3. Explain that our latter-day prophets are wonderful examples of obedience. They also give good counsel to help us be obedient to Heavenly Father’s commandments. Place pictures or the names of all the latter-day prophets on the wall or chalkboard. On the floor, place pieces of paper facedown with the quotes from, stories about, or accomplishments of the prophets. Let a child throw a beanbag onto one of the papers, pick it up, and read it aloud. Help the children know which prophet matches the story or quote. Sing “Latter-day Prophets” (Friend, Apr. 1995, p. 5 and Oct. 1995, p. 24) at the end of this activity. Prophets and matching information: Joseph Smith—translated the Book of Mormon; Brigham Young—led early pioneers to the Salt Lake Valley; John Taylor—was shot in Carthage Jail with Joseph Smith but lived; Wilford Woodruff—wrote extensive journals, recording much early Church history; Lorenzo Snow—promised Saints in southern Utah an end to the drought if they paid their tithing; Joseph F. Smith—when asked if he was a Mormon by an angry man who had threatened to kill Mormons, said, “Yes siree; dyed in the wool, true blue, through and through” (see Friend, Oct. 1996, p. 44); George Albert Smith—sent food, clothing, and bedding to Saints in Europe after World War II; David O. McKay—said, “No other success can compensate for failure in the home” (see Friend, Nov. 1986, p. 24); Joseph Fielding Smith—the son and grandson of prophets, he was an Apostle for sixty years before becoming President of the Church; Harold B. Lee—instituted the Church welfare system to care for the poor and needy; Spencer W. Kimball—because he had cancer of the vocal cords, there were doubts that he would ever speak again, but he worked and worked and did speak again; Ezra Taft Benson—encouraged Church members to read the Book of Mormon every day; Howard W. Hunter—called upon Church members to be more Christlike; Gordon B. Hinckley—said, “Try a little harder to be a little better” (see Ensign, May 1995, p. 88).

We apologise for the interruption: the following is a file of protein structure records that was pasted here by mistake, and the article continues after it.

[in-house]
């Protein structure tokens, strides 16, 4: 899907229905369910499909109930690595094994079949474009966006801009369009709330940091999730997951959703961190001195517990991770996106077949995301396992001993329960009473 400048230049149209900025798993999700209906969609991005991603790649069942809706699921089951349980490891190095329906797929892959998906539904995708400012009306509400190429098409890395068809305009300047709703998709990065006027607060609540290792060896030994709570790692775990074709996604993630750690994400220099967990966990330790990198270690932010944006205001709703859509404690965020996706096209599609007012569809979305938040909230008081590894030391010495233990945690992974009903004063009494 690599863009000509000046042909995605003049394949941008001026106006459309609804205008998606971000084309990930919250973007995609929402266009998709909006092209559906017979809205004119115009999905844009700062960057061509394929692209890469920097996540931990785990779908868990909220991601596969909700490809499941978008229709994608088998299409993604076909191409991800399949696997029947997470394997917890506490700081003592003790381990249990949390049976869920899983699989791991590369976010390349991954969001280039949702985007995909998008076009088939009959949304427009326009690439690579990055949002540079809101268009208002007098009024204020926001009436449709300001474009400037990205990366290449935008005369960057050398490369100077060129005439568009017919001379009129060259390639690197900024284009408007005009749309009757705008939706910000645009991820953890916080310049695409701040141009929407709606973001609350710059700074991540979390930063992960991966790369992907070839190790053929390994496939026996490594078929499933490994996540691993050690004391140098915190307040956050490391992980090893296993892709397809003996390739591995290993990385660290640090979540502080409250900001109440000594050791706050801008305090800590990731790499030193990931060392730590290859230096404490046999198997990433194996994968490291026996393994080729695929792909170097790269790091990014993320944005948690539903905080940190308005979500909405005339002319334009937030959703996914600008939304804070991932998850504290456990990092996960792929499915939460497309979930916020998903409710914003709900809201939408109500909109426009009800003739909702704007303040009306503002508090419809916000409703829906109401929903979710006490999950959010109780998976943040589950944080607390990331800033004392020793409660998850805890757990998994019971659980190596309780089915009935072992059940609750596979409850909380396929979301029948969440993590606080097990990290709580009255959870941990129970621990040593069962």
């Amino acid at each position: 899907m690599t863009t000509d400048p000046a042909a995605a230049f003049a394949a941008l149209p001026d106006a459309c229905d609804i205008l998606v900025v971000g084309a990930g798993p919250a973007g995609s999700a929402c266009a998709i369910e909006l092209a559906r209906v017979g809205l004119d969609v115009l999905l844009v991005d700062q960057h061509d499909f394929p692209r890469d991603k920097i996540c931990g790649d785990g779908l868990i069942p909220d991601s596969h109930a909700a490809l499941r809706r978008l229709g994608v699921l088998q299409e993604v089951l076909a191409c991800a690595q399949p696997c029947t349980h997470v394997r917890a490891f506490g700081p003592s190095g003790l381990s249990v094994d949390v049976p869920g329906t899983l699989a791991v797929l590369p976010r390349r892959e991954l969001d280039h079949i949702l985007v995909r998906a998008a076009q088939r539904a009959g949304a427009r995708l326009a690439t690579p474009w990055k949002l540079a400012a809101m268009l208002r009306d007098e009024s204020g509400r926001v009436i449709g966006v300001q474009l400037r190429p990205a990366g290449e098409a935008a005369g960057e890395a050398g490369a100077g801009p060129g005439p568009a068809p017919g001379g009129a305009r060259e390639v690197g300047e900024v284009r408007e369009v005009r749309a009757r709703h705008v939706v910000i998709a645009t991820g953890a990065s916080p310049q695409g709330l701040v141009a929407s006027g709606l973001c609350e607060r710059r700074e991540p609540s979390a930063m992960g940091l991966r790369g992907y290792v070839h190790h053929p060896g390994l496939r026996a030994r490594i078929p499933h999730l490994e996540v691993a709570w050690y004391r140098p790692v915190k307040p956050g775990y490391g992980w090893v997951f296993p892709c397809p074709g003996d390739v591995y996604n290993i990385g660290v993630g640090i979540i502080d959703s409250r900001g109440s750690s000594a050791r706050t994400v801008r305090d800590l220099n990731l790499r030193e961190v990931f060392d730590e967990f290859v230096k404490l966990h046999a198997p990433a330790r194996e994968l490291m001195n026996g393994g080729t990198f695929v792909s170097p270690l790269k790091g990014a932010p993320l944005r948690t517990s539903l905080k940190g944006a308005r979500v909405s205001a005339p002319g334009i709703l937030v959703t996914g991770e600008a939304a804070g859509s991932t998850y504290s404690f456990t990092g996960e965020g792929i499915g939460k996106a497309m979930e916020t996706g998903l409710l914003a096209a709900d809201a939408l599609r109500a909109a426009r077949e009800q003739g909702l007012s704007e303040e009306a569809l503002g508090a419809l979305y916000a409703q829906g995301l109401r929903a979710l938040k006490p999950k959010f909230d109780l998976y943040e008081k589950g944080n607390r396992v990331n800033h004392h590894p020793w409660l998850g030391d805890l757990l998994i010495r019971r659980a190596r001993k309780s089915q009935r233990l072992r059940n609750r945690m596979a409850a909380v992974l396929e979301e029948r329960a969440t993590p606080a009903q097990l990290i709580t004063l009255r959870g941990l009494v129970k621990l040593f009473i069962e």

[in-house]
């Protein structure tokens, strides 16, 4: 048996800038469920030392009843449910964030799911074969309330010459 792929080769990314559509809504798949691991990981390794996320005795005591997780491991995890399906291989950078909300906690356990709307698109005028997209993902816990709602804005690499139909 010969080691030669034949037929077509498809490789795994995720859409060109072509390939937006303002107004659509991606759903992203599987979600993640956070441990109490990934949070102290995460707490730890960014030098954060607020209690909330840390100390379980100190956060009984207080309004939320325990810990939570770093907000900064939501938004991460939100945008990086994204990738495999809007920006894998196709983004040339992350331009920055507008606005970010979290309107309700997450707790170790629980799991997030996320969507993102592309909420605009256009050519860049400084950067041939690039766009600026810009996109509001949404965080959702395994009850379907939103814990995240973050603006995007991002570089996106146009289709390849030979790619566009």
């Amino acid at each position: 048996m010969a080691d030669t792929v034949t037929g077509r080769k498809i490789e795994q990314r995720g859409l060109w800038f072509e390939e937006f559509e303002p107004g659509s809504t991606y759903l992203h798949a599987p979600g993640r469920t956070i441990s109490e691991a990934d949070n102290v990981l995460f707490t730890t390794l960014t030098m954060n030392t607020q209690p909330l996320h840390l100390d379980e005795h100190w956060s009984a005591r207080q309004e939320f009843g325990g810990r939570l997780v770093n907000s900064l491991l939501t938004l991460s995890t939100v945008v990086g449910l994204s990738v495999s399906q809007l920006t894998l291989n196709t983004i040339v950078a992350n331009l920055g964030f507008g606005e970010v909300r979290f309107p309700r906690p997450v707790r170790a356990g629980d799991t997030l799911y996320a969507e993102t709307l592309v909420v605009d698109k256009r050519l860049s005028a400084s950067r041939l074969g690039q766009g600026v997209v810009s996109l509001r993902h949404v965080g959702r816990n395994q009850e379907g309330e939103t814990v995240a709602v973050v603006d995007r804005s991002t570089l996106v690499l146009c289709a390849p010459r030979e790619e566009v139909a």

4. Invite several parents to share family rules and why it is important for the children in their families to obey those rules. Discuss the rules of kindness and reverence that make Primary a happy place to be. This may be an appropriate time to make a list of rules of kindness and reverence for your Primary.